Shortly after breakfast we headed out in to the garden and my first job was to manoeuvre a builder's bulk bag, half filled with chipped prunings. behind the shed. This was upended and I then spent a few minutes raking this mulch out as a weed suppressant.
The empty "Builder's Bag" was then taken over to the heap of brambles that I cut yesterday and 30% made a start on filling it. I gathered an armful of tools from the shed and headed back to continue clearing the old rockery. It was hard going, but progress was being made until I reached the stump of a young Yew tree that I had felled earlier in the year ...
... The next two hours were taken up with working my way around it, excavating soil and taking a felling axe to the stump and its supporting roots. The task was complicated by the presence of rocks and the close proximity of a Silver Birch stump that added to the subterranean tangled mess. Eventually the stump started to move as I dug. This was the sign that I had one one or two more roots to cut and a few moments later I was victorious, clutching the stump like a Gladiator with the head of his victim.
Lunch followed and I then took half an hour to relax and attempt to restore my blood sugar levels to something approaching normal.
My plan for the early afternoon was to inspect the hive, but the sky had clouded over so I hit the briar patch again ... clearing brambles and ivy was certainly a breeze after the effort of removing that bloody stump.
After a an hour or so the clouds had cleared and TP and I assembled beekeeping accessories, donned bee suits and approached the hive for it's weekly inspection.
The top Super was in good shape and seemed to be slightly heavier than last week. This was put to one side and the Queen Excluder was removed. We then looked through the second Super/Brood Box. The fair weather over the past week had encouraged the bees to further draw out the foundation and there were signs that pollen and nectar were being stored. Surprisingly there was no sign that the Queen had made her way up in to this box as no brood could be seen.
The Super/Brood was put to one side and we made a start on the Deep Brood box. It was rammed with bees and I could see that there were Swarm Queen cells, even before I started to inspect the frames. A snap decision was made ...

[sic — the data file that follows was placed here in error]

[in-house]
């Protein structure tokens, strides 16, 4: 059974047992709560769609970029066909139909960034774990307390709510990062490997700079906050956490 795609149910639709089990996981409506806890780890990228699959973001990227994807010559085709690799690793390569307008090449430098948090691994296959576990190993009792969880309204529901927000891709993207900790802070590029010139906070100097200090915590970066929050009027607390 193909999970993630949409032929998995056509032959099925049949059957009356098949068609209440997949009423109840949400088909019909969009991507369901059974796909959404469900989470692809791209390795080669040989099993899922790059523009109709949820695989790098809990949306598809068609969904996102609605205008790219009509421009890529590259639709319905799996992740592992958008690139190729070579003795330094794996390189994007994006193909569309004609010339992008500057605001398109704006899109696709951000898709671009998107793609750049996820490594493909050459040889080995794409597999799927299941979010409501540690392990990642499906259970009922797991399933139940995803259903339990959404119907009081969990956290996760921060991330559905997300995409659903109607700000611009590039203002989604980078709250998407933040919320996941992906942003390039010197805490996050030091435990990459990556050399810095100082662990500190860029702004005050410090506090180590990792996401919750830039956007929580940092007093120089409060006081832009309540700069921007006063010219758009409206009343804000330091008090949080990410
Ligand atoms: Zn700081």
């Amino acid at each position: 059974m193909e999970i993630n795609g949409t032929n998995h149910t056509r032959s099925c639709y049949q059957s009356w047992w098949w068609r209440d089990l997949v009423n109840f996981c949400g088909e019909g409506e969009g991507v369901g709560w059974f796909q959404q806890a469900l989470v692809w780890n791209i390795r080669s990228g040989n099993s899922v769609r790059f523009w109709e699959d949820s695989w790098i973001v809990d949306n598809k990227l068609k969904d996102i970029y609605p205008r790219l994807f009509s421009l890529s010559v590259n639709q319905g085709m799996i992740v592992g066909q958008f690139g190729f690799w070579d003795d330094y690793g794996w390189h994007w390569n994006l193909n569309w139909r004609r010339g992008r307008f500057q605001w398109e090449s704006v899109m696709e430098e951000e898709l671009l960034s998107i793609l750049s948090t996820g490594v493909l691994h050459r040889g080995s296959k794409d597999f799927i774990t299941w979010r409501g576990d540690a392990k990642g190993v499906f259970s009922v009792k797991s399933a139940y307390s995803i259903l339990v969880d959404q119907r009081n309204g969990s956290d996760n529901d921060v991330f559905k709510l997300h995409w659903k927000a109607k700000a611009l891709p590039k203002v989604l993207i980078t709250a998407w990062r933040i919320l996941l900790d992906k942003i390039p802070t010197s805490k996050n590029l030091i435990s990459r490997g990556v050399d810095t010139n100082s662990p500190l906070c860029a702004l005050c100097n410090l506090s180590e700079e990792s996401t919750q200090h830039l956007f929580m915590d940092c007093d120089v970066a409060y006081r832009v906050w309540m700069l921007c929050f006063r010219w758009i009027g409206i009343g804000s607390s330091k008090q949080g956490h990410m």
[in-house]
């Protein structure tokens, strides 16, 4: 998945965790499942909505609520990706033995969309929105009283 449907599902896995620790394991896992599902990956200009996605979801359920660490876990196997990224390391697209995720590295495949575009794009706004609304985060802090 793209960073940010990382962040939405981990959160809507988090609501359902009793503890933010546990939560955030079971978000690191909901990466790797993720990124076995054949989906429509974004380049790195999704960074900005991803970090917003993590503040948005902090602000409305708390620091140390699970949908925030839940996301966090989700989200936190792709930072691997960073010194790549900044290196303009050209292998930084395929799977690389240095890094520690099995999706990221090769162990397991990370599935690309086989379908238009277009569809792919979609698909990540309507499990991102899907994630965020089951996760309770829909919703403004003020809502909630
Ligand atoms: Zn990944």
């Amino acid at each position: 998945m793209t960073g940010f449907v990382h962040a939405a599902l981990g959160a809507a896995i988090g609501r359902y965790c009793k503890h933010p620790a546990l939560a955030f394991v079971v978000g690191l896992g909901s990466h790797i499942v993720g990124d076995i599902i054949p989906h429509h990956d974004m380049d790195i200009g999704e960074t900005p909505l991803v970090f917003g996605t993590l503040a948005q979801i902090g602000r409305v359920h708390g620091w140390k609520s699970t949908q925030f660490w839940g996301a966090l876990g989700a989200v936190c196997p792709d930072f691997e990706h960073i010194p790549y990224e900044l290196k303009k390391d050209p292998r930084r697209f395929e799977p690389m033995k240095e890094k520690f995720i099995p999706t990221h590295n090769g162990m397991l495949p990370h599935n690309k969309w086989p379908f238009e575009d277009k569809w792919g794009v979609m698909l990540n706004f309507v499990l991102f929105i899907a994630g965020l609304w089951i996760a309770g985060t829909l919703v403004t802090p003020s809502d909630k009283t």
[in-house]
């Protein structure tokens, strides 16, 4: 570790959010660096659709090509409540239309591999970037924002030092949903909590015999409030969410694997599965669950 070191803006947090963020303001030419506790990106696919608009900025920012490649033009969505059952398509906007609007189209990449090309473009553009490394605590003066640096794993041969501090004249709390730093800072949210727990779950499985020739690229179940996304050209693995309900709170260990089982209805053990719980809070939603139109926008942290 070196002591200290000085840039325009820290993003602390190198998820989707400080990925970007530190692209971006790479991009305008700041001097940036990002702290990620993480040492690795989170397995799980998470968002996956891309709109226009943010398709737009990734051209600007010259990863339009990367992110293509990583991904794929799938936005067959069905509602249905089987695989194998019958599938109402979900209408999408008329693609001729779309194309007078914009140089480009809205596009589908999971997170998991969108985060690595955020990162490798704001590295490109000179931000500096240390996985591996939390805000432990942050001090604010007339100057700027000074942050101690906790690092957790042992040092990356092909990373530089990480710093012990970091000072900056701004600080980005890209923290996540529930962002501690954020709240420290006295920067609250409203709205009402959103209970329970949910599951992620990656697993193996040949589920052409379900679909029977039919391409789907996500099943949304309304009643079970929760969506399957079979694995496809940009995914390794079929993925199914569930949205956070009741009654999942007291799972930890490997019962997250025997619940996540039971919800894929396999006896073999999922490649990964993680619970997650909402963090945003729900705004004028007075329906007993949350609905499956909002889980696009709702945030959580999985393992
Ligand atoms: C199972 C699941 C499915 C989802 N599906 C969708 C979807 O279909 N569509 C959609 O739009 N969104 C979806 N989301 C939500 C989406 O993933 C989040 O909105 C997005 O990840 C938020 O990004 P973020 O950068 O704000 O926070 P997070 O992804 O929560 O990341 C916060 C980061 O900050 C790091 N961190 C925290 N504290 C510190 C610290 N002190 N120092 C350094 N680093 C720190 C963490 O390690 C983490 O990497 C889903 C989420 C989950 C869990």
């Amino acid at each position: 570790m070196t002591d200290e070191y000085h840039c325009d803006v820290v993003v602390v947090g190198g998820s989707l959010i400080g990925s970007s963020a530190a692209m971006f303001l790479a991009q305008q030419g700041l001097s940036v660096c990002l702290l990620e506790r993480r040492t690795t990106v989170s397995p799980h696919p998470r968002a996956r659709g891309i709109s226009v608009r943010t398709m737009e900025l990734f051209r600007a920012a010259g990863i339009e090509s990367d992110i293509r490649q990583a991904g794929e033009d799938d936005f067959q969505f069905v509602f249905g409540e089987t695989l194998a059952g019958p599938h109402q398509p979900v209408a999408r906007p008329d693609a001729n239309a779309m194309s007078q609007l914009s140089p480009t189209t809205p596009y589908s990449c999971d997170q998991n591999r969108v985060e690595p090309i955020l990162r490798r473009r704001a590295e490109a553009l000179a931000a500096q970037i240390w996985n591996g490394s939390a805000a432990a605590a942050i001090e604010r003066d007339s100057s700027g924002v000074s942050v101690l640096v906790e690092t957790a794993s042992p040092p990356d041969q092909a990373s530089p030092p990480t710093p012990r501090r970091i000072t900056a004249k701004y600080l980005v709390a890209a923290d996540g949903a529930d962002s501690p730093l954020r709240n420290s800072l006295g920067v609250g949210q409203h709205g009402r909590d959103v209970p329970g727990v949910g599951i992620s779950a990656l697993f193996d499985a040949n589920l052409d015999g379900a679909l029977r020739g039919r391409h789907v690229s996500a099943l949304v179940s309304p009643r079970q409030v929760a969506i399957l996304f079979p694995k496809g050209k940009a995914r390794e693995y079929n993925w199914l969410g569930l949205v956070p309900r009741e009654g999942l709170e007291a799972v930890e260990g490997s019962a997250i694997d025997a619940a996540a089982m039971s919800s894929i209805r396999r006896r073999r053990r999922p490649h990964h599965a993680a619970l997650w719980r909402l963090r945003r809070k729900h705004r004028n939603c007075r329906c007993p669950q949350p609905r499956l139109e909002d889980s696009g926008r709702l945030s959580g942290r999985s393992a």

... I needed to split the colony or a swarm was inevitable.
The spare hive was placed close by and we started to work through the Brood box searching for the Queen. As we made our way through the frames a note was made of where there were Queen cells. We were lucky and quickly located the Queen. She was moved, along with five frames of Brood to the new hive. A frame of bees was shaken in, to increase the size of this new colony further and then the hive was sealed shut.
We returned to the original hive and removed all but two of the Queen cells. Frames of foundation were added to replace the frames of brood that had been removed and the hive was reassembled. I really hope I have done the right thing.
While we were doing this, 30% rang The Tweedy household and informed them to expect a colony of bees in the next hour.*
After a well earned coffee break, the new hive was strapped shut and loaded in to the back of the Defender. TP and I then headed off towards Redditch and soon had the hive installed in a patch of geraniums at the bottom of the Tweedy's garden.
They seem genuinely pleased to have the new colony in their garden and are looking forward to see how things go over the next couple of months. I warned them that I needed to return tomorrow to add a feeder and syrup to the new colony.
TP and I then left for home. It is fair to say that I did very little for the rest of the evening. I was absolutely shattered and troubled with concerns for my newly split colony of bees.
I really hope I have done the right thing.
---* They were semi-prepared for this eventuality, as we nearly needed to split the hive a couple of weeks back.